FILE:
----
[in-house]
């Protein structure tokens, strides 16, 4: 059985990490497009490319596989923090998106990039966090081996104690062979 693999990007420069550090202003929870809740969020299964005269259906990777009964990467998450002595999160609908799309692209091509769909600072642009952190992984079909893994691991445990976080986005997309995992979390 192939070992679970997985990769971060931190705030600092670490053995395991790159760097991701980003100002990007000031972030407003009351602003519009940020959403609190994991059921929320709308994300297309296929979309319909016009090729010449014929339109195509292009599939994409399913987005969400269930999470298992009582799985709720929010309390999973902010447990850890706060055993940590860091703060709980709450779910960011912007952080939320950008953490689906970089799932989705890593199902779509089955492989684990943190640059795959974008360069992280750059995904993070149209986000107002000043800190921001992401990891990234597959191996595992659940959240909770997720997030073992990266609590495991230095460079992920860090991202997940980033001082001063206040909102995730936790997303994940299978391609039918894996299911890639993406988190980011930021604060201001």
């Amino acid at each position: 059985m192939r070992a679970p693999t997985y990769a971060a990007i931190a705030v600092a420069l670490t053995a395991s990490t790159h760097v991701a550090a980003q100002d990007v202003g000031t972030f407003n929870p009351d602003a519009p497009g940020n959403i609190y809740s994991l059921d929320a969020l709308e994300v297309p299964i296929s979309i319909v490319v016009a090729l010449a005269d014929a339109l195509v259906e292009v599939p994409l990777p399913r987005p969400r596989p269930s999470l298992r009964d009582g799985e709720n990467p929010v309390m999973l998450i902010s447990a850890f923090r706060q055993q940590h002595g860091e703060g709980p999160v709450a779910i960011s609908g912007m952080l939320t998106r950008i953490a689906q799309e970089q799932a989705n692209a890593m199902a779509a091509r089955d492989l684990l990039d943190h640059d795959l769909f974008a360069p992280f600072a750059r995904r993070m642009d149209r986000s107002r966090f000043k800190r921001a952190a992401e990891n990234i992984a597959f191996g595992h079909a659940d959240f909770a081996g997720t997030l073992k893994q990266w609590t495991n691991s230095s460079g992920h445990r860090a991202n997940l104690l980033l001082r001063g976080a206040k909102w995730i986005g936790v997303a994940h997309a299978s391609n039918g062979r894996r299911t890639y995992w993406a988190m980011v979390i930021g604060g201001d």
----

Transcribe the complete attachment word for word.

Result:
[in-house]
């Protein structure tokens, strides 16, 4: 059985990490497009490319596989923090998106990039966090081996104690062979 693999990007420069550090202003929870809740969020299964005269259906990777009964990467998450002595999160609908799309692209091509769909600072642009952190992984079909893994691991445990976080986005997309995992979390 192939070992679970997985990769971060931190705030600092670490053995395991790159760097991701980003100002990007000031972030407003009351602003519009940020959403609190994991059921929320709308994300297309296929979309319909016009090729010449014929339109195509292009599939994409399913987005969400269930999470298992009582799985709720929010309390999973902010447990850890706060055993940590860091703060709980709450779910960011912007952080939320950008953490689906970089799932989705890593199902779509089955492989684990943190640059795959974008360069992280750059995904993070149209986000107002000043800190921001992401990891990234597959191996595992659940959240909770997720997030073992990266609590495991230095460079992920860090991202997940980033001082001063206040909102995730936790997303994940299978391609039918894996299911890639993406988190980011930021604060201001």
């Amino acid at each position: 059985m192939r070992a679970p693999t997985y990769a971060a990007i931190a705030v600092a420069l670490t053995a395991s990490t790159h760097v991701a550090a980003q100002d990007v202003g000031t972030f407003n929870p009351d602003a519009p497009g940020n959403i609190y809740s994991l059921d929320a969020l709308e994300v297309p299964i296929s979309i319909v490319v016009a090729l010449a005269d014929a339109l195509v259906e292009v599939p994409l990777p399913r987005p969400r596989p269930s999470l298992r009964d009582g799985e709720n990467p929010v309390m999973l998450i902010s447990a850890f923090r706060q055993q940590h002595g860091e703060g709980p999160v709450a779910i960011s609908g912007m952080l939320t998106r950008i953490a689906q799309e970089q799932a989705n692209a890593m199902a779509a091509r089955d492989l684990l990039d943190h640059d795959l769909f974008a360069p992280f600072a750059r995904r993070m642009d149209r986000s107002r966090f000043k800190r921001a952190a992401e990891n990234i992984a597959f191996g595992h079909a659940d959240f909770a081996g997720t997030l073992k893994q990266w609590t495991n691991s230095s460079g992920h445990r860090a991202n997940l104690l980033l001082r001063g976080a206040k909102w995730i986005g936790v997303a994940h997309a299978s391609n039918g062979r894996r299911t890639y995992w993406a988190m980011v979390i930021g604060g201001d």